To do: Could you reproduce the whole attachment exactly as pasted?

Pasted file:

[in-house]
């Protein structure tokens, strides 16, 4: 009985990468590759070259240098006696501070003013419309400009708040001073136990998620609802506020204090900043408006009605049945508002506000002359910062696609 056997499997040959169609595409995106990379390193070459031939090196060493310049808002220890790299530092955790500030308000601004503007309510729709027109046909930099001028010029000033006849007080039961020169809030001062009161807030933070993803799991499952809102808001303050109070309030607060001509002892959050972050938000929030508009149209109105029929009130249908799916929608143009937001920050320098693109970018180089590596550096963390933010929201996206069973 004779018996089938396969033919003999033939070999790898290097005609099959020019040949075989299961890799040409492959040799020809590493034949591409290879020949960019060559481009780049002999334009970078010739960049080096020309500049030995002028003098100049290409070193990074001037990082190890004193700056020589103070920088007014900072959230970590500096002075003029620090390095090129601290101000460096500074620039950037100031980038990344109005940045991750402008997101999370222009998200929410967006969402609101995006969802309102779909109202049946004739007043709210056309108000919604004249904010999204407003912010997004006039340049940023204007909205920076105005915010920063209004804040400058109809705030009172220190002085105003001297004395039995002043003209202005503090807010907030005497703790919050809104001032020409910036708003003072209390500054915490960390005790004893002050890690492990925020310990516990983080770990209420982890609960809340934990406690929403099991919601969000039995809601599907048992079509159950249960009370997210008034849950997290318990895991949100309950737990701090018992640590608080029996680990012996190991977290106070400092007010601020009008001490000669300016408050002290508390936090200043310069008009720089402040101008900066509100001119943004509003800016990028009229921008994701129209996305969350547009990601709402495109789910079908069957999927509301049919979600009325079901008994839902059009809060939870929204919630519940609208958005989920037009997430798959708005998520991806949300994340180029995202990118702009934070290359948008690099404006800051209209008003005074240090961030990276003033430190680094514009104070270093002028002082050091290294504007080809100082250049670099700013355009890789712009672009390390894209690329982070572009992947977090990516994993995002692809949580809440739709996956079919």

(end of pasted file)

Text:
[in-house]
């Protein structure tokens, strides 16, 4: 009985990468590759070259240098006696501070003013419309400009708040001073136990998620609802506020204090900043408006009605049945508002506000002359910062696609 056997499997040959169609595409995106990379390193070459031939090196060493310049808002220890790299530092955790500030308000601004503007309510729709027109046909930099001028010029000033006849007080039961020169809030001062009161807030933070993803799991499952809102808001303050109070309030607060001509002892959050972050938000929030508009149209109105029929009130249908799916929608143009937001920050320098693109970018180089590596550096963390933010929201996206069973 004779018996089938396969033919003999033939070999790898290097005609099959020019040949075989299961890799040409492959040799020809590493034949591409290879020949960019060559481009780049002999334009970078010739960049080096020309500049030995002028003098100049290409070193990074001037990082190890004193700056020589103070920088007014900072959230970590500096002075003029620090390095090129601290101000460096500074620039950037100031980038990344109005940045991750402008997101999370222009998200929410967006969402609101995006969802309102779909109202049946004739007043709210056309108000919604004249904010999204407003912010997004006039340049940023204007909205920076105005915010920063209004804040400058109809705030009172220190002085105003001297004395039995002043003209202005503090807010907030005497703790919050809104001032020409910036708003003072209390500054915490960390005790004893002050890690492990925020310990516990983080770990209420982890609960809340934990406690929403099991919601969000039995809601599907048992079509159950249960009370997210008034849950997290318990895991949100309950737990701090018992640590608080029996680990012996190991977290106070400092007010601020009008001490000669300016408050002290508390936090200043310069008009720089402040101008900066509100001119943004509003800016990028009229921008994701129209996305969350547009990601709402495109789910079908069957999927509301049919979600009325079901008994839902059009809060939870929204919630519940609208958005989920037009997430798959708005998520991806949300994340180029995202990118702009934070290359948008690099404006800051209209008003005074240090961030990276003033430190680094514009104070270093002028002082050091290294504007080809100082250049670099700013355009890789712009672009390390894209690329982070572009992947977090990516994993995002692809949580809440739709996956079919």